- 12. 12 C ONTRIBUTED R ESEARCH A RTICLES We plot the result using a blue-yellow-red color R code, or in compiled languages. However, com-scheme, and using deSolve’s S3 method image. Fig- pared to odesolve, it includes a more complete seture 6 shows that, as time proceeds, gradients develop of integrators, and a more extensive set of options tofrom the uniform distribution, until the system al- tune the integration routines, it provides more com-most reaches steady-state at the end of the simula- plete output, and has extended the applicability do-tion. main to include also DDEs, DAEs and PDEs. Thanks to the DAE solvers daspk (Brenan et al., image(out, xlab = "time, days", 1996) and radau (Hairer and Wanner, 2010) it is now ylab = "Distance, cm", also possible to model electronic circuits or equilib- main = "PDE", add.contour = TRUE) rium chemical systems. These problems are often of index ≤ 1. In many mechanical systems, physical constraints lead to DAEs of index up to 3, and these PDE more complex problems can be solved with radau. 1.0 The inclusion of BVP and PDE solvers have 15 10 opened up the application area to the ﬁeld of re- 5 active transport modelling (Soetaert and Meysman, 0.8 0 2010), such that R can now be used to describe quan- −5 tities that change not only in time, but also along one or more spatial axes. We use it to model how 0.6 −10Distance, cm −15 ecosystems change along rivers, or in sediments, but it could equally serve to model the growth of a tu- 0.4 −20 mor in human brains, or the dispersion of toxicants in human tissues. −25 The open source matrix language R has great po- 0.2 tential for dynamic modelling, and the tools cur- rently available are suitable for solving a wide va- riety of practical and scientiﬁc problems. The perfor- 0.0 0 20 40 60 80 100 mance is sufﬁcient even for larger systems, especially time, days when models can be formulated using matrix alge- bra or are implemented in compiled languages like C or Fortran (Soetaert et al., 2010b). Indeed, thereFigure 6: Dynamic solution of the 1-D diffusion- is emerging interest in performing statistical analysisreaction model. on differential equations, e.g. in package nlmeODE (Tornøe et al., 2004) for ﬁtting non-linear mixed- It should be noted that the steady-state model is effects models using differential equations, pack-effectively a boundary value problem, while the tran- age FME (Soetaert and Petzoldt, 2010) for sensitiv-sient model is a prototype of a “parabolic” partial dif- ity analysis, parameter estimation and Markov chainferential equation (LeVeque, 2007). Monte-Carlo analysis or package ccems for combina- Whereas R can also solve the other two main torially complex equilibrium model selection (Radi-classes of PDEs, i.e. of the “hyperbolic” and “ellip- voyevitch, 2008).tic” type, it is well beyond the scope of this paper to However, there is ample room for extensionselaborate on that. and improvements. For instance, the PDE solvers are quite memory intensive, and could beneﬁt from the implementation of sparse matrix solvers that areDiscussion more efﬁcient in this respect2 . In addition, the meth- ods implemented in ReacTran handle equations de-Although R is still predominantly applied for statis- ﬁned on very simple shapes only. Extending thetical analysis and graphical representation, it is more PDE approach to ﬁnite elements (Strang and Fix,and more suitable for mathematical computing, e.g. 1973) would open up the application domain of R toin the ﬁeld of matrix algebra (Bates and Maechler, any irregular geometry. Other spatial discretisation2008). Thanks to the differential equation solvers, R schemes could be added, e.g. for use in ﬂuid dynam-is also emerging as a powerful environment for dy- ics.namic simulations (Petzoldt, 2003; Soetaert and Her- Our models are often applied to derive unknownman, 2009; Stevens, 2009). parameters by ﬁtting them against data; this relies on The new package deSolve has retained all the the availability of apt parameter ﬁtting algorithms.funtionalities of its predecessor odesolve (Setzer, Discussion of these items is highly welcomed, in2001), such as the potential to deﬁne models both in the new special interest group about dynamic mod- 2 for instance, the “preconditioned Krylov” part of the daspk method is not yet supported 3 https://stat.ethz.ch/mailman/listinfo/r-sig-dynamic-modelsThe R Journal Vol. 2/2, December 2010 ISSN 2073-4859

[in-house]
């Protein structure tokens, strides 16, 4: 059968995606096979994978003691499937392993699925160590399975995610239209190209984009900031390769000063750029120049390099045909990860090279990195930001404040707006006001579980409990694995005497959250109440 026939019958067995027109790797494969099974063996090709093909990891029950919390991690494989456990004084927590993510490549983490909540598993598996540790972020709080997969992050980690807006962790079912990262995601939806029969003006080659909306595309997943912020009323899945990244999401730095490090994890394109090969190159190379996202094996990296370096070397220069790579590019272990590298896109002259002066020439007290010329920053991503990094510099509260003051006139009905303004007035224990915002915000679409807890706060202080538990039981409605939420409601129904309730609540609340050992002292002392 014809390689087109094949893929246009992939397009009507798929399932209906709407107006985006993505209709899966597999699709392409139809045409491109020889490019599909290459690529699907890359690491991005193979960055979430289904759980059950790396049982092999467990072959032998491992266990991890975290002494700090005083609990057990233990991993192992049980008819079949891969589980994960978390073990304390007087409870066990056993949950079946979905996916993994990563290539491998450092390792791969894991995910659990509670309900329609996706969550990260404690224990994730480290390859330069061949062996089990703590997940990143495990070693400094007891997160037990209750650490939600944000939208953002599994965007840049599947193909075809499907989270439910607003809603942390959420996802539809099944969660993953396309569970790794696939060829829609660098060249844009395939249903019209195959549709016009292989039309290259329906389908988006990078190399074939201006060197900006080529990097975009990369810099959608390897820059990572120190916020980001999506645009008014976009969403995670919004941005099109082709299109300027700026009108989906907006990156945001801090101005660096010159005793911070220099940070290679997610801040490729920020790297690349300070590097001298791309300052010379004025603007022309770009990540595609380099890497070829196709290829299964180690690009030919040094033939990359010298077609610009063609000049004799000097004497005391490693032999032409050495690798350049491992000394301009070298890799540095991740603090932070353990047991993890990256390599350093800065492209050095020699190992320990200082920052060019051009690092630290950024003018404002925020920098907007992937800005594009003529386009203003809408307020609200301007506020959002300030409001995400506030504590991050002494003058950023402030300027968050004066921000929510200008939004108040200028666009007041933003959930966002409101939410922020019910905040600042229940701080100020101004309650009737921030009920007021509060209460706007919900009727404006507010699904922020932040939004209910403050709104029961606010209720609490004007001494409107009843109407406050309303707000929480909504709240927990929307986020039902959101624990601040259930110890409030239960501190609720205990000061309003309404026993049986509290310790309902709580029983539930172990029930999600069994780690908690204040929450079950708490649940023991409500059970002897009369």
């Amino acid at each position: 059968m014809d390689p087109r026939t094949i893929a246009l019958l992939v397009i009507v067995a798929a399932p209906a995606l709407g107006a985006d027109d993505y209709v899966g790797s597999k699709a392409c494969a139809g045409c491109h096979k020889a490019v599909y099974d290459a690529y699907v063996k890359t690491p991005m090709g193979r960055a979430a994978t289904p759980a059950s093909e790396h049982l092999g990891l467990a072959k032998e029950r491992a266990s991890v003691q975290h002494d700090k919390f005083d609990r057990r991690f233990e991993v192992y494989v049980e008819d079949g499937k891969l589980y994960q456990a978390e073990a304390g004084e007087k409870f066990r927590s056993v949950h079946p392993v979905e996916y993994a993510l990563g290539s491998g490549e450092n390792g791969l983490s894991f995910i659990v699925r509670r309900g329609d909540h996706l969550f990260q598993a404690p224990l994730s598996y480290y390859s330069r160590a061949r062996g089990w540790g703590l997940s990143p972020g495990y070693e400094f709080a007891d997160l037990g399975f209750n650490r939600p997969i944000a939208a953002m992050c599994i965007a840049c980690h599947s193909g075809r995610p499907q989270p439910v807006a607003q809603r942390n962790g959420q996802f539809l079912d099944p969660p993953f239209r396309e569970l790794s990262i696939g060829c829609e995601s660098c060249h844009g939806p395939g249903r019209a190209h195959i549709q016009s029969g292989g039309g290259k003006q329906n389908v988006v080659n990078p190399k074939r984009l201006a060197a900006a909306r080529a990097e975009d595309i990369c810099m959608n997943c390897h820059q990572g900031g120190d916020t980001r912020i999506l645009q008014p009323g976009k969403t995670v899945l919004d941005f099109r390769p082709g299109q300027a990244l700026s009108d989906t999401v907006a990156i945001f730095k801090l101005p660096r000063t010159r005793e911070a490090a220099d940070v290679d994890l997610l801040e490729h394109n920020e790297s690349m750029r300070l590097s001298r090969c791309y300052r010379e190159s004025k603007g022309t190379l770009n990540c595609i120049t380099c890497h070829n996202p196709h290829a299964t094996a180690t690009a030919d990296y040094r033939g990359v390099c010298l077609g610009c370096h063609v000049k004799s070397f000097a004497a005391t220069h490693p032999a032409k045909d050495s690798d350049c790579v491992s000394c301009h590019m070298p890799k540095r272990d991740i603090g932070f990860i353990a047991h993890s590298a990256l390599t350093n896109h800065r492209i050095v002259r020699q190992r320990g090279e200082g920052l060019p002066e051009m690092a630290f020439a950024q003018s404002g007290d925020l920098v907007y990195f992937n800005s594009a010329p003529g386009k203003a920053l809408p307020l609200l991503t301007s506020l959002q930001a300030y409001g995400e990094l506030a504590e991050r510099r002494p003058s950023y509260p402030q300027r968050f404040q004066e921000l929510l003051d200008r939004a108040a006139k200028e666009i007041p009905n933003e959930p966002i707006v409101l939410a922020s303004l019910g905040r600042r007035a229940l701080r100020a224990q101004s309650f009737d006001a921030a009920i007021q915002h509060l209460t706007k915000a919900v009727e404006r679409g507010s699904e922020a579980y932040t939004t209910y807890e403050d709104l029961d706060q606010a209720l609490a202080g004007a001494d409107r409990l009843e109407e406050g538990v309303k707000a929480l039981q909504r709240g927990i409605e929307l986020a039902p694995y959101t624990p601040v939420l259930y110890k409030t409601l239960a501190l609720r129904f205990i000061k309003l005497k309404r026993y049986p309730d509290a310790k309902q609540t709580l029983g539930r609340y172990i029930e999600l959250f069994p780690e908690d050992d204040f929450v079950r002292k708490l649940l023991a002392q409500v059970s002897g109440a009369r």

- 13. C ONTRIBUTED R ESEARCH A RTICLES 13els3 in R. E. Hairer, S. P. Noørsett, and G. Wanner. Solving Ordi- nary Differential Equations I: Nonstiff Problems. Sec- ond Revised Edition. Springer-Verlag, Heidelberg,Bibliography 2009.U. Ascher, R. Mattheij, and R. Russell. Numerical So- S. Hamdi, W. E. Schiesser, and G. W. Grifﬁths. lution of Boundary Value Problems for Ordinary Dif- Method of lines. Scholarpedia, 2(7):2859, 2007. ferential Equations. Philadelphia, PA, 1995. A. C. Hindmarsh. ODEPACK, a systematized collec- tion of ODE solvers. In R. Stepleman, editor, Scien-U. M. Ascher and L. R. Petzold. Computer Methods tiﬁc Computing, Vol. 1 of IMACS Transactions on Sci- for Ordinary Differential Equations and Differential- entiﬁc Computation, pages 55–64. IMACS / North- Algebraic Equations. SIAM, Philadelphia, 1998. Holland, Amsterdam, 1983.G. Bader and U. Ascher. A new basis implementa- W. Hundsdorfer and J. Verwer. Numerical Solution of tion for a mixed order boundary value ODE solver. Time-Dependent Advection-Diffusion-Reaction Equa- SIAM J. Scient. Stat. Comput., 8:483–500, 1987. tions. Springer Series in Computational Mathematics.D. Bates and M. Maechler. Matrix: A Matrix Package Springer-Verlag, Berlin, 2003. for R, 2008. R package version 0.999375-9. S. M. Iacus. sde: Simulation and Inference for Stochas- tic Differential Equations, 2008. R package versionP. Bogacki and L. Shampine. A 3(2) pair of Runge- 2.0.3. Kutta formulas. Appl. Math. Lett., 2:1–9, 1989. IEEE Standard 754. Ieee standard for ﬂoating-pointK. E. Brenan, S. L. Campbell, and L. R. Pet- arithmetic, Aug 2008. zold. Numerical Solution of Initial-Value Problems in Differential-Algebraic Equations. SIAM Classics in A. A. King, E. L. Ionides, and C. M. Breto. pomp: Sta- Applied Mathematics, 1996. tistical Inference for Partially Observed Markov Pro- cesses, 2008. R package version 0.21-3.P. N. Brown, G. D. Byrne, and A. C. Hindmarsh. VODE, a variable-coefﬁcient ode solver. SIAM J. R. J. LeVeque. Finite Difference Methods for Ordinary Sci. Stat. Comput., 10:1038–1051, 1989. and Partial Differential Equations, Steady State and Time Dependent Problems. SIAM, 2007.J. C. Butcher. The Numerical Analysis of Ordinary Dif- ferential Equations, Runge-Kutta and General Linear F. Mazzia and C. Magherini. Test Set for Initial Value Methods. Wiley, Chichester, New York, 1987. Problem Solvers, release 2.4. Department of Mathe- matics, University of Bari, Italy, 2008. URL http://J. R. Cash. 35 Test Problems for Two Way Point Bound- pitagora.dm.uniba.it/~testset. Report 4/2008. ary Value Problems, 2009. URL http://www.ma.ic. ac.uk/~jcash/BVP_software/PROBLEMS.PDF. L. R. Petzold. Automatic selection of methods for solving stiff and nonstiff systems of ordinary dif-J. R. Cash and A. H. Karp. A variable order ferential equations. SIAM J. Sci. Stat. Comput., 4: Runge-Kutta method for initial value problems 136–148, 1983. with rapidly varying right-hand sides. ACM Trans- T. Petzoldt. R as a simulation platform in ecological actions on Mathematical Software, 16:201–222, 1990. modelling. R News, 3(3):8–16, 2003.J. R. Cash and F. Mazzia. A new mesh selection W. H. Press, S. A. Teukolsky, W. T. Vetterling, and algorithm, based on conditioning, for two-point B. P. Flannery. Numerical Recipes: The Art of Scien- boundary value codes. J. Comput. Appl. Math., 184: tiﬁc Computing. Cambridge University Press, 3rd 362–381, 2005. edition, 2007.A. Couture-Beil, J. T. Schnute, and R. Haigh. PB- P. J. Prince and J. R. Dormand. High order embed- Sddesolve: Solver for Delay Differential Equations, ded Runge-Kutta formulae. J. Comput. Appl. Math., 2010. R package version 1.08.11. 7:67–75, 1981.J. R. Dormand and P. J. Prince. A family of embed- R Development Core Team. R: A Language and Envi- ded Runge-Kutta formulae. J. Comput. Appl. Math., ronment for Statistical Computing. R Foundation for 6:19–26, 1980. Statistical Computing, Vienna, Austria, 2009. URL http://www.R-project.org. ISBN 3-900051-07-0.E. Hairer and G. Wanner. Solving Ordinary Differen- tial Equations II: Stiff and Differential-Algebraic Prob- T. Radivoyevitch. Equilibrium model selection: lems. Second Revised Edition. Springer-Verlag, Hei- dTTP induced R1 dimerization. BMC Systems Bi- delberg, 2010. ology, 2:15, 2008.The R Journal Vol. 2/2, December 2010 ISSN 2073-4859